Morocco’s Religious Past, Part I
Since ancient times, many religious groups have lived in Morocco. Jews found their way into North Africa and went as far as Mauritania while other religious groups settled in different areas and became businessmen, jewelers, and farmers. Although these groups were separated, most remained self-governing. The Jewish population flourished under the Roman and Vandal rule, but began encountering problems when the Catholic Church issued edicts against them once the Vandals fell around 534.
Many Jews fled the Iberian Peninsula to escape Gothic rule in the 7th century. Around the same period, Arab nations were conducting conquests into northwestern Africa. What they found was that many of the powerful Berber tribes professed Judaism. Historians often debate whether were originally Jewish or if they had converted. Undoubtedly, there had been intermarriage between the groups.
At the end of the 7th century, the Pact of Omar kept non-Muslims safe in North Africa. However, when Idriss I conquered Tangier and Volubilis, he ordered attacks upon the Jews living there. Numerous were forced to join Idriss’ army. Peace was eventually re-established, although non-Muslim groups had to pay different amounts in taxes. Jewish settlers eventually moved into Fez and eventually moved elsewhere.
Tolerance of non-Muslim groups ended under the rule of the Almohads who came to power in 1146. Jewish and Christian groups were told to leave the country or convert to Islam. Under the Almohad rule, the Jews of Morocco were treated as objects of scorn and branded as unbelievers in society and thousands were killed as a result over the years.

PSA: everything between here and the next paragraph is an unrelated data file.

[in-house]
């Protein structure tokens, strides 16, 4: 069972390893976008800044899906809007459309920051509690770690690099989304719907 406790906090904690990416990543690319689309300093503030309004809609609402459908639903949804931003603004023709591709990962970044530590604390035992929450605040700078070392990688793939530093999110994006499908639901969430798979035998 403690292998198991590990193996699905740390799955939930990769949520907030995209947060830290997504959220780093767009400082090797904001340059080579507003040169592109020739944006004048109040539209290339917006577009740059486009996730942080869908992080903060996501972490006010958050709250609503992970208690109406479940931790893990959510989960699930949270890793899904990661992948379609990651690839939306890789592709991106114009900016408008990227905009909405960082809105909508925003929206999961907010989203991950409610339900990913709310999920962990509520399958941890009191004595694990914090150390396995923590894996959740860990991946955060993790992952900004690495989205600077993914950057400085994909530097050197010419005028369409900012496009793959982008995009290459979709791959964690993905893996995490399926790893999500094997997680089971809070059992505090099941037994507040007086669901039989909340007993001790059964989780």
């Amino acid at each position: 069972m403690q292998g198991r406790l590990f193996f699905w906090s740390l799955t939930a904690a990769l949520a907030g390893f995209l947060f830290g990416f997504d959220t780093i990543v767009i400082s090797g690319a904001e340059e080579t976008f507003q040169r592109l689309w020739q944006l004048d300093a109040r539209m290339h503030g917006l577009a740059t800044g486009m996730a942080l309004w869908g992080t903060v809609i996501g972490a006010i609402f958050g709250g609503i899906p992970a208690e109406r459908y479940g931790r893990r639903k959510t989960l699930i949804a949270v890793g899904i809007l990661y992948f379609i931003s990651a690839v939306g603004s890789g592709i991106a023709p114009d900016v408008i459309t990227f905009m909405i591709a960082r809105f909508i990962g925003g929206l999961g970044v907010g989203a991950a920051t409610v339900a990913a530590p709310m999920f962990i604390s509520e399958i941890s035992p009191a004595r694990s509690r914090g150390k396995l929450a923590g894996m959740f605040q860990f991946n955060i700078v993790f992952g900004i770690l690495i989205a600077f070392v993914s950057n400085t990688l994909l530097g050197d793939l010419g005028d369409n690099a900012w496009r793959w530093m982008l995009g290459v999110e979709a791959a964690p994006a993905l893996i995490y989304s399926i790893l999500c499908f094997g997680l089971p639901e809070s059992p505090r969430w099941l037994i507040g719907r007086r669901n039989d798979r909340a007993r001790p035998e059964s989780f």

The Merenids became the ruling power, but were soon overthrown by the Saadites in the 1400s. Jews from Spain and Portugal immigrated to Morocco in order to escape persecution. Many fled to Fez, while some returned to Spain.
The Jews who remained in Spain and Portugal had little fear of moving to another country. Jewish peoples were not allowed to emigrate without royal permission, although thousands succeeded in escaping to Morocco, which became a sort of haven. Jewish settlers in Morocco did aid Portugal; however, and helped the country increase trade with other African nations. Additionally, with the help of Jewish peoples, Portuguese conquered the seaport of Safi, which had already been used as a major commercial center.
By Carole Morris